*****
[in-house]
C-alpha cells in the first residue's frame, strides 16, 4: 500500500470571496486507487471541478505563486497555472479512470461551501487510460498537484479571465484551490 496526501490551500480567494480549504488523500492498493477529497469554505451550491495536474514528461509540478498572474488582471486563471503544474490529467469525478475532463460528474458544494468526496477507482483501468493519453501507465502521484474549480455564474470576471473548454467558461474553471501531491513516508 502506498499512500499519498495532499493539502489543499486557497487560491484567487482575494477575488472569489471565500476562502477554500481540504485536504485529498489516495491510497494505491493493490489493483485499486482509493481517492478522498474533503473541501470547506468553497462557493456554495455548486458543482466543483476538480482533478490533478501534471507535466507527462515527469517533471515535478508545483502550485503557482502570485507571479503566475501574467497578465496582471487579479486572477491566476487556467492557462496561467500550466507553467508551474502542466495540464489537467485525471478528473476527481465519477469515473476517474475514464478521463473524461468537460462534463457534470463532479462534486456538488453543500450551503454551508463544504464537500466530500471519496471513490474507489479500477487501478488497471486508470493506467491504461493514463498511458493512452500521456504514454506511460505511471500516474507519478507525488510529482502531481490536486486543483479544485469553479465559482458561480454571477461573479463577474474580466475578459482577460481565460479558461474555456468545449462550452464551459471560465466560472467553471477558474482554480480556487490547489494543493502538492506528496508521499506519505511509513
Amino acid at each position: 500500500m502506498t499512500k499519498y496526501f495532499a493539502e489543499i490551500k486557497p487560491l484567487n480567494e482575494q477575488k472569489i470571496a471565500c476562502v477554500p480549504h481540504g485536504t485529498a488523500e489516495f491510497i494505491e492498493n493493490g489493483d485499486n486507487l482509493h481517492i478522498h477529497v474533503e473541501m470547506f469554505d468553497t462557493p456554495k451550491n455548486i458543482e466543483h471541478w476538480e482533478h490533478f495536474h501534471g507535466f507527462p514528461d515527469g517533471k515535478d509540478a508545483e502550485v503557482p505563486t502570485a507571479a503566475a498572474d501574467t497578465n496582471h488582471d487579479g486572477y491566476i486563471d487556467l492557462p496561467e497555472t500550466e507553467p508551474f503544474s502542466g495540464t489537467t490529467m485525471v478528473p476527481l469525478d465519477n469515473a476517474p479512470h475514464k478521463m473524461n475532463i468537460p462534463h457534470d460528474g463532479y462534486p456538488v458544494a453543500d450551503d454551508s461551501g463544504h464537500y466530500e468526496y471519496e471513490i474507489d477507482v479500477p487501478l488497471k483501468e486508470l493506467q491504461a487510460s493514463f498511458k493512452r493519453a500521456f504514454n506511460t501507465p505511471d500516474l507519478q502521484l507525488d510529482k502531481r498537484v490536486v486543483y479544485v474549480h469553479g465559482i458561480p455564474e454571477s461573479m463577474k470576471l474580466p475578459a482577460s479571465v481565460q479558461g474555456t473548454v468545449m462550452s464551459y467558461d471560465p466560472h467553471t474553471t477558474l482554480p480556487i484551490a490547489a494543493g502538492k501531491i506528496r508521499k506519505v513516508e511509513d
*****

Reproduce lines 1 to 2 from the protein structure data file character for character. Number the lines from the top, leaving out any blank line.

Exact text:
[in-house]
C-alpha cells in the first residue's frame, strides 16, 4: 500500500470571496486507487471541478505563486497555472479512470461551501487510460498537484479571465484551490 496526501490551500480567494480549504488523500492498493477529497469554505451550491495536474514528461509540478498572474488582471486563471503544474490529467469525478475532463460528474458544494468526496477507482483501468493519453501507465502521484474549480455564474470576471473548454467558461474553471501531491513516508 502506498499512500499519498495532499493539502489543499486557497487560491484567487482575494477575488472569489471565500476562502477554500481540504485536504485529498489516495491510497494505491493493490489493483485499486482509493481517492478522498474533503473541501470547506468553497462557493456554495455548486458543482466543483476538480482533478490533478501534471507535466507527462515527469517533471515535478508545483502550485503557482502570485507571479503566475501574467497578465496582471487579479486572477491566476487556467492557462496561467500550466507553467508551474502542466495540464489537467485525471478528473476527481465519477469515473476517474475514464478521463473524461468537460462534463457534470463532479462534486456538488453543500450551503454551508463544504464537500466530500471519496471513490474507489479500477487501478488497471486508470493506467491504461493514463498511458493512452500521456504514454506511460505511471500516474507519478507525488510529482502531481490536486486543483479544485469553479465559482458561480454571477461573479463577474474580466475578459482577460481565460479558461474555456468545449462550452464551459471560465466560472467553471477558474482554480480556487490547489494543493502538492506528496508521499506519505511509513